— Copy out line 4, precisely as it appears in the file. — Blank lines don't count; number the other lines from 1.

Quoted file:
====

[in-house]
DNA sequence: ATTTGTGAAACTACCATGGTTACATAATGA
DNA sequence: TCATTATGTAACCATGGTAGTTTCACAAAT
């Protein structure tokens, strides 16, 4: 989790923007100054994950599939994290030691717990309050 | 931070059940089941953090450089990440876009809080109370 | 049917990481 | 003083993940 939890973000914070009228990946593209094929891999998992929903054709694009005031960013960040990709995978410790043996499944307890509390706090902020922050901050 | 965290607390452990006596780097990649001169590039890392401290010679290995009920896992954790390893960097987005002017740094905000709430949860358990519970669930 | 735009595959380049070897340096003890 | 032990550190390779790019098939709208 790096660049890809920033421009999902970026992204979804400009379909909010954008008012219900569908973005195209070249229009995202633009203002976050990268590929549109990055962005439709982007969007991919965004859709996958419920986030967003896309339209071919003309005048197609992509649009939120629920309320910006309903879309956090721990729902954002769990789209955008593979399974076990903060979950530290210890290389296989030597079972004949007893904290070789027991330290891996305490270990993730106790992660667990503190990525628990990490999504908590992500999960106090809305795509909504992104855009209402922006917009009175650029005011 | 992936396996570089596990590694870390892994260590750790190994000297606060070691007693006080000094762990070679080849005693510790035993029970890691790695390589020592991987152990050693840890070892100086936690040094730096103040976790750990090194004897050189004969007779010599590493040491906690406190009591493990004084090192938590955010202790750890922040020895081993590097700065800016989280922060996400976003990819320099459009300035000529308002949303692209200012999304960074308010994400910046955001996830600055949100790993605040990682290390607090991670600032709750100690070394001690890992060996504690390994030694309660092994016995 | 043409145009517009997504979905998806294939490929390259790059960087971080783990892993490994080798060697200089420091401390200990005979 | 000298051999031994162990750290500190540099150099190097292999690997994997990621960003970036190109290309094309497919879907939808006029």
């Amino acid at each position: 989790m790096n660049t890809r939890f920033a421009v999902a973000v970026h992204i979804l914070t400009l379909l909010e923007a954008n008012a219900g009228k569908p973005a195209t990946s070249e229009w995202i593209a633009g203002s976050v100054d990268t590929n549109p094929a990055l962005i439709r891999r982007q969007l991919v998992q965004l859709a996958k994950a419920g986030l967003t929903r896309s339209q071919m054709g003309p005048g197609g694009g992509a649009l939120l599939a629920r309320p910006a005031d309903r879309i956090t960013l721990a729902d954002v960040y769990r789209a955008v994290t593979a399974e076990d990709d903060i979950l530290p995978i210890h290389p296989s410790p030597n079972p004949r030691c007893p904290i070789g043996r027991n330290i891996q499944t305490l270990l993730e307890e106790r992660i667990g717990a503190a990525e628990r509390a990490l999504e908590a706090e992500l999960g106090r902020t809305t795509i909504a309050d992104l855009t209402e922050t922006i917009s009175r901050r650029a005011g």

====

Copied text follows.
């Protein structure tokens, strides 16, 4: 989790923007100054994950599939994290030691717990309050 | 931070059940089941953090450089990440876009809080109370 | 049917990481 | 003083993940 939890973000914070009228990946593209094929891999998992929903054709694009005031960013960040990709995978410790043996499944307890509390706090902020922050901050 | 965290607390452990006596780097990649001169590039890392401290010679290995009920896992954790390893960097987005002017740094905000709430949860358990519970669930 | 735009595959380049070897340096003890 | 032990550190390779790019098939709208 790096660049890809920033421009999902970026992204979804400009379909909010954008008012219900569908973005195209070249229009995202633009203002976050990268590929549109990055962005439709982007969007991919965004859709996958419920986030967003896309339209071919003309005048197609992509649009939120629920309320910006309903879309956090721990729902954002769990789209955008593979399974076990903060979950530290210890290389296989030597079972004949007893904290070789027991330290891996305490270990993730106790992660667990503190990525628990990490999504908590992500999960106090809305795509909504992104855009209402922006917009009175650029005011 | 992936396996570089596990590694870390892994260590750790190994000297606060070691007693006080000094762990070679080849005693510790035993029970890691790695390589020592991987152990050693840890070892100086936690040094730096103040976790750990090194004897050189004969007779010599590493040491906690406190009591493990004084090192938590955010202790750890922040020895081993590097700065800016989280922060996400976003990819320099459009300035000529308002949303692209200012999304960074308010994400910046955001996830600055949100790993605040990682290390607090991670600032709750100690070394001690890992060996504690390994030694309660092994016995 | 043409145009517009997504979905998806294939490929390259790059960087971080783990892993490994080798060697200089420091401390200990005979 | 000298051999031994162990750290500190540099150099190097292999690997994997990621960003970036190109290309094309497919879907939808006029």